Producing electricity from the sun and wind is about to get even cheaper around the world with the UAE helping to further drive down costs, according to the International Renewable Energy Agency (Irena).
The Abu Dhabi-based organisation released a report on Wednesday projecting the cost of renewable energy to drop, in some cases, by more than half the price of current averages by 2025.
“Given that solar and wind are already the cheapest source of new generation capacity in many markets around the world, this further cost reduction will broaden that trend and strengthen the compelling business case to switch from fossil fuels to renewables,” Irena director general, Adnan Amin, said on the release of its report The Power To Change: Solar And Wind Cost Reduction Potential To 2025.
Since 2011, renewable energy power generation technologies have made up for at least half of the total new power generation capacity added worldwide. And last year alone saw a new record set with around 148 gigawatts of renewable energy power added, meaning that billions of homes are now being powered by solar, wind and hydropower.
The levelised cost of electricity (LCOE), or a measure of comparison for various power generation methods, for wind could fall by 35 per cent. However, the major winner in terms of lower costs is solar, including photovoltaic (PV) and concentrated solar power (CSP) applications, which could drop by as much as 59 per cent and 43 per cent respectively during the next 10 years.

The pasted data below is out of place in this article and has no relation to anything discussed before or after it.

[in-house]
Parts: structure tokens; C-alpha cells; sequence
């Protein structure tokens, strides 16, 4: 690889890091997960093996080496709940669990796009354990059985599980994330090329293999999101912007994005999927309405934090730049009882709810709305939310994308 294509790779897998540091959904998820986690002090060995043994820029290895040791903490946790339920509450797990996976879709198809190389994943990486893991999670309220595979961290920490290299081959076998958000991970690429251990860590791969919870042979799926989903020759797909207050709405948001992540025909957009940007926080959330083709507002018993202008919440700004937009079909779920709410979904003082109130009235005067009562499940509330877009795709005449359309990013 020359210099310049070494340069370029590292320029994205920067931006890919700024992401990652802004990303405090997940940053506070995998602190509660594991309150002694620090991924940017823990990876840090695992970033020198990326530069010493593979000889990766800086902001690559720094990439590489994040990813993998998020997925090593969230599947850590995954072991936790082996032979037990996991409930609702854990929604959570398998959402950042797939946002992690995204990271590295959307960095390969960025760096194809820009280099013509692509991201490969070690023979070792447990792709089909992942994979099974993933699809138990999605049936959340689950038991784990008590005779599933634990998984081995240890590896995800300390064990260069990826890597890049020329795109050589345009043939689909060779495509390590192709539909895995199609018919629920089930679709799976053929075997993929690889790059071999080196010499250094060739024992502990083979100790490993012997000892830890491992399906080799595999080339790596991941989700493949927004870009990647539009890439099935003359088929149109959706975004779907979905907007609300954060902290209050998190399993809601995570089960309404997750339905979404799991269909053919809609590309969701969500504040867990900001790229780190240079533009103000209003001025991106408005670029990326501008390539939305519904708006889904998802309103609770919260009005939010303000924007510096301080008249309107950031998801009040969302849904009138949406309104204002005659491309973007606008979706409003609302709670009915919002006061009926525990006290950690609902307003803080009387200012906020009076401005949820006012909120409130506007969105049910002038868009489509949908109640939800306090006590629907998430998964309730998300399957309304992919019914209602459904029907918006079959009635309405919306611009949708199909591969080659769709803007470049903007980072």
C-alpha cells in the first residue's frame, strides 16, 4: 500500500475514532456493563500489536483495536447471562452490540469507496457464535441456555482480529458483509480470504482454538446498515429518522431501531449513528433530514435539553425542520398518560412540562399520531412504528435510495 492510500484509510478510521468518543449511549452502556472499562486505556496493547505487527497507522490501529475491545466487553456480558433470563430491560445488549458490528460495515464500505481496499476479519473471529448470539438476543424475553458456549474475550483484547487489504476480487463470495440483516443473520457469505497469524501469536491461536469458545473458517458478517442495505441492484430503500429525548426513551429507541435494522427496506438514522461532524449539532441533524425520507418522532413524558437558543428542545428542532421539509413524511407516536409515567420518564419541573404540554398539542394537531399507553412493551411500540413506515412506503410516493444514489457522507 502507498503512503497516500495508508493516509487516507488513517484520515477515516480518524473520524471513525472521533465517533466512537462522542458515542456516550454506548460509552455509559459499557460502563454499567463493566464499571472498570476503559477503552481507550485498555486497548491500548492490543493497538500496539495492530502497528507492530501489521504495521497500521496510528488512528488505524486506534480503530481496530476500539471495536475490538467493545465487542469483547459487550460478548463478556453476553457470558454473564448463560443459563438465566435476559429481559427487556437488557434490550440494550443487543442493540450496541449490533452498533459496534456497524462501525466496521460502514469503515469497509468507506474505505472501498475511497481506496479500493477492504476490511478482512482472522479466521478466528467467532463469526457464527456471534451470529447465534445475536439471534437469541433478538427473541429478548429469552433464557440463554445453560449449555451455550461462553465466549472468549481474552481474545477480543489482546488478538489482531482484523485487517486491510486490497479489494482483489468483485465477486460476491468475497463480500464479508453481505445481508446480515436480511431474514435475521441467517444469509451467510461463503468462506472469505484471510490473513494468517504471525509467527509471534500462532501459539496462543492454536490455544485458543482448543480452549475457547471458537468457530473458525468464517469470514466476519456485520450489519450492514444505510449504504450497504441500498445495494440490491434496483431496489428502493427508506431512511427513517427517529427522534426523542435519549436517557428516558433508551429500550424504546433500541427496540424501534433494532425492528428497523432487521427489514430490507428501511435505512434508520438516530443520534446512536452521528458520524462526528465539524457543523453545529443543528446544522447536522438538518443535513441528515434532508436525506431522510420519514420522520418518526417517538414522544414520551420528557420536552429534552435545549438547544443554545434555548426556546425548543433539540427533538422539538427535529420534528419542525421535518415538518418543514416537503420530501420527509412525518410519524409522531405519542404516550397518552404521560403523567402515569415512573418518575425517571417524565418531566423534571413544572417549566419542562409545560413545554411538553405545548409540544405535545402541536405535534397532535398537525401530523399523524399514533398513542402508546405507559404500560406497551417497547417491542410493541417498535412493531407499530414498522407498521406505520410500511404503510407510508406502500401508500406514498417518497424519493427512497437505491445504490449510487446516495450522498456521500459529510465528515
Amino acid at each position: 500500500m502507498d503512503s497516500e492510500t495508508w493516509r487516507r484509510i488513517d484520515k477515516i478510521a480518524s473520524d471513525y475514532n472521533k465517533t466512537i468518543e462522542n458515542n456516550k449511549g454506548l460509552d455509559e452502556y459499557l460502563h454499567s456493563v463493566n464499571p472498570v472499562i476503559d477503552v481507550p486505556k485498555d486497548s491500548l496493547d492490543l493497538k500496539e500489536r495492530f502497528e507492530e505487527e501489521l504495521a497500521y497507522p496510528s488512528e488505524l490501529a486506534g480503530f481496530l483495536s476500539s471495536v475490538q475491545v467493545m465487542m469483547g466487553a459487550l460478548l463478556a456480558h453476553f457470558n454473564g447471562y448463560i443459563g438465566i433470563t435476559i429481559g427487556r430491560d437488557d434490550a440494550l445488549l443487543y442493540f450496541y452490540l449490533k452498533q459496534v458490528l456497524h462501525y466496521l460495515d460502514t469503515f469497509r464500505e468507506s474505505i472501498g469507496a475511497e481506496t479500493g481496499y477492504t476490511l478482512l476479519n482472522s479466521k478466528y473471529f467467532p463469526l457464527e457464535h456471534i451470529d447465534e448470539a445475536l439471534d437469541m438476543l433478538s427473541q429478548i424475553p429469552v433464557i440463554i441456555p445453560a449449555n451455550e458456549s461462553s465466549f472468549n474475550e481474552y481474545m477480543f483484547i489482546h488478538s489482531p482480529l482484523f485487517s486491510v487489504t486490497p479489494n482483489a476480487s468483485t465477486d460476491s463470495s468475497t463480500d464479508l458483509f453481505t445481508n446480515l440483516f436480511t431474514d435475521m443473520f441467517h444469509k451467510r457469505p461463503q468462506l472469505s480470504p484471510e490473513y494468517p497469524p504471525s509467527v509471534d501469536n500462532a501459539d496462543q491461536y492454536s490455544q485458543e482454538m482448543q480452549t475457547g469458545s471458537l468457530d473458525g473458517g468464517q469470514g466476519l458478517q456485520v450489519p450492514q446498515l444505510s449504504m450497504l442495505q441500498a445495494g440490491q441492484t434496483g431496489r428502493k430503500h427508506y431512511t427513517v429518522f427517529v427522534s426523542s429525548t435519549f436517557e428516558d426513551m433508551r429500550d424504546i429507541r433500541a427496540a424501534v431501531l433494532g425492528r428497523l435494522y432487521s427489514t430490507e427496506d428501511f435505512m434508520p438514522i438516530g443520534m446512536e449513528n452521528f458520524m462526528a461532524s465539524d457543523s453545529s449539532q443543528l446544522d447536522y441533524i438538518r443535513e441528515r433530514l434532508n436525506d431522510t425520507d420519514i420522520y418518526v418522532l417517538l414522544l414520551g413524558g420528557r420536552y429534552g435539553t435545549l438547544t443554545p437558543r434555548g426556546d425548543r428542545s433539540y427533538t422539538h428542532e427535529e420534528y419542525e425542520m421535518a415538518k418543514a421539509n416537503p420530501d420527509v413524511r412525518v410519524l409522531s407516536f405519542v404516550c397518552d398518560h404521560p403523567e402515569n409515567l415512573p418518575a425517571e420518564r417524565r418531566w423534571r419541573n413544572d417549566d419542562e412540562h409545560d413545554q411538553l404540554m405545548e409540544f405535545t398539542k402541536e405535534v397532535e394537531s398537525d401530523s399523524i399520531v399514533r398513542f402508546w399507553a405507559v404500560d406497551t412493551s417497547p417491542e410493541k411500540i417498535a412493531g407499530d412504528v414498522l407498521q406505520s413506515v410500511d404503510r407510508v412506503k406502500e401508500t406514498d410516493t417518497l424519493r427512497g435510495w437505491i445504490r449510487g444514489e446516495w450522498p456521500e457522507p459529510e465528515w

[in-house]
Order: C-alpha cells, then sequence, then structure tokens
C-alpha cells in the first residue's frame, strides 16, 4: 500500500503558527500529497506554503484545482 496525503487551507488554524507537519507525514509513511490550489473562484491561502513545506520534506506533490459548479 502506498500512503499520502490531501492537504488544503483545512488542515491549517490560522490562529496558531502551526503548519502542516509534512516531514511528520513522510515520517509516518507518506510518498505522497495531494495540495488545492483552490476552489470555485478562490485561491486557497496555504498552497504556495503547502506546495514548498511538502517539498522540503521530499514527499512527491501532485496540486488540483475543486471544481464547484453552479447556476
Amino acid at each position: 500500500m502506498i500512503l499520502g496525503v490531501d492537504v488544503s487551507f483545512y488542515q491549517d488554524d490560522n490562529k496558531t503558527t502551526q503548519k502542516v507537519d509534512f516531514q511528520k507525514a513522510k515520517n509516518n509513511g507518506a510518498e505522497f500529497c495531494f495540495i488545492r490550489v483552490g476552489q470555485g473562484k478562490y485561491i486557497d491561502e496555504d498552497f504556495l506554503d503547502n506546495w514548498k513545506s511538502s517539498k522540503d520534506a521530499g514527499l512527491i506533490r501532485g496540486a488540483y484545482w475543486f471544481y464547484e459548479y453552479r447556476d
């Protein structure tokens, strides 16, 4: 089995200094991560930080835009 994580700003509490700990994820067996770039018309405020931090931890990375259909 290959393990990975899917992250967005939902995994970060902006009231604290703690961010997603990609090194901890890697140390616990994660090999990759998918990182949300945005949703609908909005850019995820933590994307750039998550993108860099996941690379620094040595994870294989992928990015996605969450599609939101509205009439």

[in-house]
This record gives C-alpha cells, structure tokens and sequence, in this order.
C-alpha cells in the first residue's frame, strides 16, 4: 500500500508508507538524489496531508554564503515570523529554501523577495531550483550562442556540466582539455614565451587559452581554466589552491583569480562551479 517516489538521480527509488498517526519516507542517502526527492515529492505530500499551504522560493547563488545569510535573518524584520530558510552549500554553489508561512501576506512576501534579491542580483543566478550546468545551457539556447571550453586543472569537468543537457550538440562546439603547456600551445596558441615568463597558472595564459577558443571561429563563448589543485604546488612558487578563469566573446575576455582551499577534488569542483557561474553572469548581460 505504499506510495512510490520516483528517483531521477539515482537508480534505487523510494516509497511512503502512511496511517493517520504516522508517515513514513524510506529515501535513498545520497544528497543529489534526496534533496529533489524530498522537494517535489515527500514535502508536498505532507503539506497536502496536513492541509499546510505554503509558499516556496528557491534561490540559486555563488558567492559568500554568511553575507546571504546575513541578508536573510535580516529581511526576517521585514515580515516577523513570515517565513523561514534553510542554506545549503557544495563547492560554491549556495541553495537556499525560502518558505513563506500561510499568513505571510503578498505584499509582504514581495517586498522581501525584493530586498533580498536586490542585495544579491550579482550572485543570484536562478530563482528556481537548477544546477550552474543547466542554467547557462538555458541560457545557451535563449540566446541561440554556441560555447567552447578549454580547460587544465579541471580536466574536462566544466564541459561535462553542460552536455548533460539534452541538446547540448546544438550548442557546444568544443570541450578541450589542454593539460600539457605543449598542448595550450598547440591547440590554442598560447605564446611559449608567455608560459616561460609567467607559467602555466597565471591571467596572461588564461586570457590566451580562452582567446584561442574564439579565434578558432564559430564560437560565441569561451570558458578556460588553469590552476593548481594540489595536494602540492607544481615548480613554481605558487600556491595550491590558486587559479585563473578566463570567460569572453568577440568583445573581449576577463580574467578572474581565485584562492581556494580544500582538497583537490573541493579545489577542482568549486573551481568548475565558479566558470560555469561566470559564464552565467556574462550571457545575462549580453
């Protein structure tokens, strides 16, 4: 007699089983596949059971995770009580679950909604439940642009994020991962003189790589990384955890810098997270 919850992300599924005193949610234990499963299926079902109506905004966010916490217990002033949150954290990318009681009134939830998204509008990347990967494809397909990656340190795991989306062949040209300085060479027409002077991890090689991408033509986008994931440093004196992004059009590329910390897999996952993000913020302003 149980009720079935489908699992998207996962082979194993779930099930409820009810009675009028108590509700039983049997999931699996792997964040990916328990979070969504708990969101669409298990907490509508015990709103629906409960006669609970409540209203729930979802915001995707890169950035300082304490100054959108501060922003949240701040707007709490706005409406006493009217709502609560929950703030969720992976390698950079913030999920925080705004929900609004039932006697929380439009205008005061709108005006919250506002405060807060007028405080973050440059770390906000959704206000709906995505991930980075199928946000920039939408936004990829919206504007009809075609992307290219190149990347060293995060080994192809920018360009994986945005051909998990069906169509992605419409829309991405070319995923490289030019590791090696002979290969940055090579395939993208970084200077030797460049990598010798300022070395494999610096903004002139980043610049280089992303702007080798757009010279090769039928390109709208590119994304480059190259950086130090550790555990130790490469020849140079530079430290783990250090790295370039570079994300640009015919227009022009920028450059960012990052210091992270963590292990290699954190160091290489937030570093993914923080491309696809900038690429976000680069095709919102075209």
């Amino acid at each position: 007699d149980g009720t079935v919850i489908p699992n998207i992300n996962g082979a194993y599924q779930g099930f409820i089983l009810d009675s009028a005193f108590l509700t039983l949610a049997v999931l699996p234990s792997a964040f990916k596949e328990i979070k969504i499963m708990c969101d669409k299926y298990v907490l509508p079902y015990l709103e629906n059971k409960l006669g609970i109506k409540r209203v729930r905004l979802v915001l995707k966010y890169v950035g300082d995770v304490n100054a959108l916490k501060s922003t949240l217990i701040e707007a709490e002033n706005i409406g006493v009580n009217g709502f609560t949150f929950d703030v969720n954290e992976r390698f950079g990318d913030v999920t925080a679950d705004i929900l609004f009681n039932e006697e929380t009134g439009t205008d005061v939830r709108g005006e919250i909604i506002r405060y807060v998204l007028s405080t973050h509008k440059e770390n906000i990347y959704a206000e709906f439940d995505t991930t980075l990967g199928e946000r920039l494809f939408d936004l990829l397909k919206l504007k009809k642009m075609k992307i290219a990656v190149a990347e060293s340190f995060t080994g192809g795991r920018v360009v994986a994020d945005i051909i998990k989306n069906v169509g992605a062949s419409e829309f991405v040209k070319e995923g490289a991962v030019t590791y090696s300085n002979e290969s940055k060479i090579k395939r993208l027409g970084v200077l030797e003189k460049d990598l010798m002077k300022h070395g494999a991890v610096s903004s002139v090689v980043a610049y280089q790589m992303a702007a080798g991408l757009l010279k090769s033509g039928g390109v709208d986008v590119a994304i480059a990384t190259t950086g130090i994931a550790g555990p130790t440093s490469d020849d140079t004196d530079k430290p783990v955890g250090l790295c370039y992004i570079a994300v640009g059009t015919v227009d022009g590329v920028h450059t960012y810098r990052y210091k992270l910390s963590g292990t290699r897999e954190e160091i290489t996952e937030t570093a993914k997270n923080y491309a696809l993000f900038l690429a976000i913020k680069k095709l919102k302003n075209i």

The cheaper rates for solar applications can be attributed to evolving technology as well as the wide scale rollout. The UAE is leading the charge in the region. Dubai is developing a 5 gigawatt (GW) solar park using a mix of PV and CSP and has been driving down prices with record low bids submitted for its construction phases for PV.
Michael Taylor, Irena’s renewable costing analyst, said that CSP had more room to drop in pricing as only 5GW was installed worldwide by the end of last year compared to 220GW of PV.
Irena said that CSP costs could fall to between 8 US cents per kilowatt hour (kWh) and 12 cents per kWh depending on the location and solar resource quality. Regionally, the lowest cost was in Morocco at around 15 cents per kWh.
“Dewa’s recent announcement of a first tender for 200 MW of CSP to be operational in 2021, is another reminder that CSP can offer competitive electricity and generation flexibility in areas with excellent solar resources, strong civil engineering companies and a stable regulatory and financing environment,” he said. “Projects with access to lower costs of capital, as might be expected for many Gulf countries, could see electricity costs even lower than this range.”
Yet CSP applications have specific obstacles to overcome compared to PV, said Hadi Tahboub, president of the Middle East Solar Industry Association (Mesia). “Dubai wants to tell the world, ‘Yes, it can be done,’ and this is a good thing because it literally drives [research and development] forward, lowers costs and creates more competition. But CSP is a totally different game of parameters,” he said, adding that CSP technology required more land than PV plants by a ratio of roughly 10 to 8.
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